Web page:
It has been about a month since I last wrote for the blog, and a lot has happened here. Namely, a huge wildfire swept through the lower valley down to the Columbia River, east and north into the Okanogan Valley, and south towards Chelan. We live in an area that was never threatened, but when the main transmission line into the valley burned along a 4-mile stretch of Highway 20, the entire valley was without power for a little over a week. Our internet service provider, Methownet, went down along with the power outage. Fortunately, I have cellular data for my iPad (with Verizon, which usually had service despite some challenges, unlike AT&T which was non-existent for its customers). So I was able to get news from the internet, and send out emails (using my Gmail account) to family and friends as events unfolded.
Taken from our house on July 16 as the northern part of the fire started to blow up
Since I was able to keep in touch, I don’t want to re-hash everything here, but thought I would fill in my wider readership and also put some links and photos up. I have had a hard time getting started on this, and will try to keep it simple.
The fires started with lightning strikes on Monday July 14. It was extremely hot that week, up to 105F (40C) with strong southeasterly winds. The worst day was Thursday July 17. According to the Methow Valley News, almost half of the nearly 400 square miles that have burned were consumed in a 9-hour period that day. It swept down the lower valley and onto the town of Pateros, which is where the Methow River flows into the Columbia River. A lot of people lost their homes that day, and the power line to the valley was de-energized when they could not save it from the fire. That line comes over Loup Loup pass between the Methow and Okanogan valleys.
Here is a very interesting fire progression map. The link is to a PDF file. Each color is a different day. The large dark green area is July 17th.
CarltonComplex fire progression 072714r
We used to live up Benson Creek, which is a small side valley between Twisp and Carlton, running up to the east from Hwy 153. We moved from there about 4 years ago and now live about 2 miles from Winthrop. On July 17, the northern part of the fire burned south through Finley Canyon, then through the Wenner Lakes area which connects Finley Canyon to the top of the Benson Creek Valley. We have friends who live just where that connecting draw comes out and they, of course, were evacuated – taking all their horses, dogs & cat, etc with them.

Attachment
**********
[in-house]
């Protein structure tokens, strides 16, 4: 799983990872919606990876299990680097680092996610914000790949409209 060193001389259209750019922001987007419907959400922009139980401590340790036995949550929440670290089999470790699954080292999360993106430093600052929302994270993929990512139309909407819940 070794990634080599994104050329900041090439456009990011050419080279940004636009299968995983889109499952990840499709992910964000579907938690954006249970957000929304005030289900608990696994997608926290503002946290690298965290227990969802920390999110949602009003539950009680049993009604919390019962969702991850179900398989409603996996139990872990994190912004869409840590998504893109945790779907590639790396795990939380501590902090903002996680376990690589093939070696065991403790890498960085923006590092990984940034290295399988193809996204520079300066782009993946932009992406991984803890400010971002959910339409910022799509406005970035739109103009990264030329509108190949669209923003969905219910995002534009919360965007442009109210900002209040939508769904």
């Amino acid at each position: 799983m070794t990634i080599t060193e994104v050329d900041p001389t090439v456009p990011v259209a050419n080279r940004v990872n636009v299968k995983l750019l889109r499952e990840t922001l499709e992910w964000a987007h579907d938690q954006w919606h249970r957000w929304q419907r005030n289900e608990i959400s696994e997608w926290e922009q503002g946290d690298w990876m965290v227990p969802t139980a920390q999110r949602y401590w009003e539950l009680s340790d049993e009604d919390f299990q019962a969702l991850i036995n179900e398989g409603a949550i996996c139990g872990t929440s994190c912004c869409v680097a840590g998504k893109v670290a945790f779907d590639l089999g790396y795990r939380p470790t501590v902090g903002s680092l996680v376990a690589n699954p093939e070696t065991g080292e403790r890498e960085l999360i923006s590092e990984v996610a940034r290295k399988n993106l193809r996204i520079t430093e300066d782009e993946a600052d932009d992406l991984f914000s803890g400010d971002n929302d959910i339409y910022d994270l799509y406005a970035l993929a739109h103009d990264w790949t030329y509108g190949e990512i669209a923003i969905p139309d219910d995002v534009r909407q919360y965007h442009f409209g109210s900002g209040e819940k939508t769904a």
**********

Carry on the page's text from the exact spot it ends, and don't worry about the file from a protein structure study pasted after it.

That evening, their daughter and her boyfriend drove up from Wenatchee and passed through Pateros just as the fire reached there. She took video on 2 cell phones and later put together a YouTube video which I will share with you. Note: she has the DATE wrong, it was actually Thursday July 17 (not July 14). The first part is driving up the lower valley from Pateros to Benson Creek. She talked the firefighters into letting her go up to her parents’ place and you can see the fires raging behind it in the Wenner Lakes draw. Her parents’ place survived the night, but the neighbors immediately above them burned to the ground. The next day they were up there defending the outbuildings from the fire, with the help of fire crews of course, and they did save their place.
Donni’s YouTube Video
Here is a picture taken by another friend whose home was barely saved up on Balky Hill, just NE of Twisp. His comment:
Raleigh and my house was potentially headed for the ash pile when the cavalry came over the hill at the 11th hour & 59 minutes. I’ll never forget seeing this. This was 1/4 mile from our house. On one side of fire retardant stripe it’s black for 25 miles to the Columbia River. On the other side, including our house, it’s like it was before the fire. Amazing! We feel grateful to have a house and sad for all that’s been lost.
On Monday July 21, Rick and I drove down to check on another friends’ place just north of Carlton, then drove up Benson Creek to check in with our friends there. Here are a few pictures I took that day:
Through the efforts of fire crews and homeowners, all homes were saved except for the one noted above, and another up in the hills. The ones up on or against the hillsides are surrounded with charred land, but the ones down on the main valley floor are pretty much as before, including our former home at 102 Benson Creek Rd. It is between the road and the irrigated fields, and surrounded with a large green lawn (and also has non-flammable siding). Lots of lessons to be learned here.
We haven’t driven down valley yet, or over the Loup. For one thing, the fire is still very much not “out” and there are over 3000 fire personnel from all over the country here. They are gaining on containment, but there are some problematic areas that could still blow up again, and it is hot and dry again this week. We want to stay out of the way, and have no need to just go look at the burned areas.
Daily updates from Incident Management Teams : Official Carlton Complex Fire Information
The unfolding story is recovery. Maybe 300 homes lost, and lots of damage to infrastructure and farming and ranching losses. They have been inundated with goods donations, which is wonderful but is now getting to be overwhelming. They are asking for NO MORE GOODS donations… what is needed is money to funds and agencies who will be helping folks with long-term recovery. Please consider the following:
Community Foundation of North Central Washington Fire Relief Fund
Room One (in Twisp)
And by the way – the whole Methow Valley is not burned up!! It is just as beautiful as ever up here, especially north of Twisp and on up to the North Cascades National Park.